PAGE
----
Opinion From Herald columnists and readers
Several weeks ago, I gave a presentation at the USCCB Spring Meeting in Baltimore. My topic was what I identified as the second greatest crisis facing the Church today — namely, the massive attrition of our own people, especially the young. I trust that the first — around which most of our discussions that week revolved — is obvious to everyone. Judging from the extremely positive reaction of my brother bishops and the lively conversation that followed my presentation, the talk was well received. I was also delighted it apparently prompted a spirited conversation on social media.
Children require extensive support and protection to meet their physical, emotional, and spiritual needs. They are uniquely dependent on their parents because they are particularly vulnerable. Often they are unable to speak on their own behalf or effectively defend themselves from various forms of exploitation.
There is an art and a science to slow living. This summer I’m trying to learn both.
In music you can measure it. The tempo called largo — Italian for slow and broad — clocks in at 40 to 60 beats per minute. (Allegro, by contrast, doubles that pace, while presto races up to 200.)
The final book in J.R.R. Tolkein’s “Lord of the Rings” trilogy — “The Return of the King” — begins with Aragorn, Gimli, Gandalf, and others journeying from Helm’s Deep to Isengard. There they find two Hobbits, Merry and Pippin, feasting on salted pork and smoking the legendary Longbottom Leaf tobacco among the ruins of the city.
My fondest memories of summer are the times spent with my favorite aunt at her cottage nestled in the Adirondack Mountains. As a middle school teacher, she had a gift for relating to kids in a way very different from parents, like a wise friend or a trusted confidante. My aunt patiently taught us how to knit and sew; she listened to our stories and nurtured our dreams as if each niece or nephew were the only one.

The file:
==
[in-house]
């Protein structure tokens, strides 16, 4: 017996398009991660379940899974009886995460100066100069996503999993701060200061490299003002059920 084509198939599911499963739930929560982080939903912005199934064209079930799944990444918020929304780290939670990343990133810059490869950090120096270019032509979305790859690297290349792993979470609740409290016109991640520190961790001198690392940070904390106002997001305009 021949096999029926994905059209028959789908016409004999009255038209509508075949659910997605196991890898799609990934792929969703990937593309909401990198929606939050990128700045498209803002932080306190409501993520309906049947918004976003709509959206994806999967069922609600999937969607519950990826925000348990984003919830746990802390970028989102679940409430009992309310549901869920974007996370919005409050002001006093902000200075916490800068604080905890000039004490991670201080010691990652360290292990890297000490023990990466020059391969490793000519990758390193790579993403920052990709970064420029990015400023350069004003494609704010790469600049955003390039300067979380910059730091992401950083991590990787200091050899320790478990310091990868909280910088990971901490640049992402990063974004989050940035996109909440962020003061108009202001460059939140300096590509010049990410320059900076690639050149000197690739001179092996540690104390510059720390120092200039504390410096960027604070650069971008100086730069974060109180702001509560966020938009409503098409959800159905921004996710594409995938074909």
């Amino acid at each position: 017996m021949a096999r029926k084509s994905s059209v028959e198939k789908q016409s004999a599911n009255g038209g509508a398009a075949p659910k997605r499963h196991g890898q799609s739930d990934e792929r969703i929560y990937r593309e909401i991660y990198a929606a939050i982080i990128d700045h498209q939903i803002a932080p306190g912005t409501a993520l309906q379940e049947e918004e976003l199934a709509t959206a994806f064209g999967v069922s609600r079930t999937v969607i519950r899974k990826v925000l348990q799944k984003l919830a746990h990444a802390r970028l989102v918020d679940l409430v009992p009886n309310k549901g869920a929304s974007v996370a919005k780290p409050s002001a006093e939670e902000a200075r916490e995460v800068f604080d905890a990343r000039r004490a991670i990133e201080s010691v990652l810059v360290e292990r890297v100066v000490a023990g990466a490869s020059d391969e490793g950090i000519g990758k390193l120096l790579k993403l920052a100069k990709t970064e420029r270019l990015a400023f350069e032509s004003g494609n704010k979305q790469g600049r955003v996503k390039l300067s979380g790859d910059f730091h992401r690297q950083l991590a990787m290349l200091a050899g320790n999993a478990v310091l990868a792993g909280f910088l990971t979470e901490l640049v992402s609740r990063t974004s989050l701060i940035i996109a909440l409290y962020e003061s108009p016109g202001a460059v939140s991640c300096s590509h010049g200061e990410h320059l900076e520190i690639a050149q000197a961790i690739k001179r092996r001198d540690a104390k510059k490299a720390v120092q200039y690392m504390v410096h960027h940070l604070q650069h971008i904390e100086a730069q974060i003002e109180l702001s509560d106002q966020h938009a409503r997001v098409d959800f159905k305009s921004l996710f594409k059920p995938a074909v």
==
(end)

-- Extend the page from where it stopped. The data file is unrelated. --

About 18 years ago I found myself torn between ambition and apathy, wondering if I should roast Cornish game hens or make up some quick BLTs for dinner. I decided to put the question to my then twelve year-old son, DeForeest, laboring at his desk with his homework.
As a convert to Catholicism — my family and I were confirmed on Easter in 2015 — one of the questions I am asked most often by other Catholics is how I feel about the clergy sex scandal. My answer is always the same: it did not change my faith then and does not now. When I made the decision to join the Church, I was aware of the findings that had come to light in 2002. But those revelations had not changed what my family and I had experience while worshipping at an incredible parish for three years before we decided to convert. The “scandal” had no impact on the supportive community, the beauty of the Mass, or our interaction with the parish staff and clergy who welcomed us as members.
What a funny name for a flower, you say? On the contrary, this perennial favorite is no laughing matter. It performs well, isn’t finicky, has long lasting blooms, and looks gorgeous in the garden. Jupiter’s Beard will bring an appreciative smile to all who view its charm.
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